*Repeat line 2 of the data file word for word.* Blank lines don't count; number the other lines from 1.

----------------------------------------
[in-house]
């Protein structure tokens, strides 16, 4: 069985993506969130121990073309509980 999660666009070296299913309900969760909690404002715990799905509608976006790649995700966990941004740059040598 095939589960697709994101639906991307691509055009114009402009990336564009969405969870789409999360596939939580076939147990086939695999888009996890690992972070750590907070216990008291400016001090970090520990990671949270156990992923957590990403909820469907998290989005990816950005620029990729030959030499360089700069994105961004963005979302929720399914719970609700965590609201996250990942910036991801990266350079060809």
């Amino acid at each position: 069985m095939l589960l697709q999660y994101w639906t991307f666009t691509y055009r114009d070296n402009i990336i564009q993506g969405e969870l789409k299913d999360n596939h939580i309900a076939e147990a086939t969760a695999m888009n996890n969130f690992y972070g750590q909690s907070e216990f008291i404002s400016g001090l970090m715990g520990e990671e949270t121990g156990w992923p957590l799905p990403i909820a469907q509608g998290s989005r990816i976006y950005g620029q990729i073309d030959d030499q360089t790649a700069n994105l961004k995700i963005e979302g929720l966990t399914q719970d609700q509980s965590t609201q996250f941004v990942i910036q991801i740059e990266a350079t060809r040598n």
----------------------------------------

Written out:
């Protein structure tokens, strides 16, 4: 069985993506969130121990073309509980 999660666009070296299913309900969760909690404002715990799905509608976006790649995700966990941004740059040598 095939589960697709994101639906991307691509055009114009402009990336564009969405969870789409999360596939939580076939147990086939695999888009996890690992972070750590907070216990008291400016001090970090520990990671949270156990992923957590990403909820469907998290989005990816950005620029990729030959030499360089700069994105961004963005979302929720399914719970609700965590609201996250990942910036991801990266350079060809």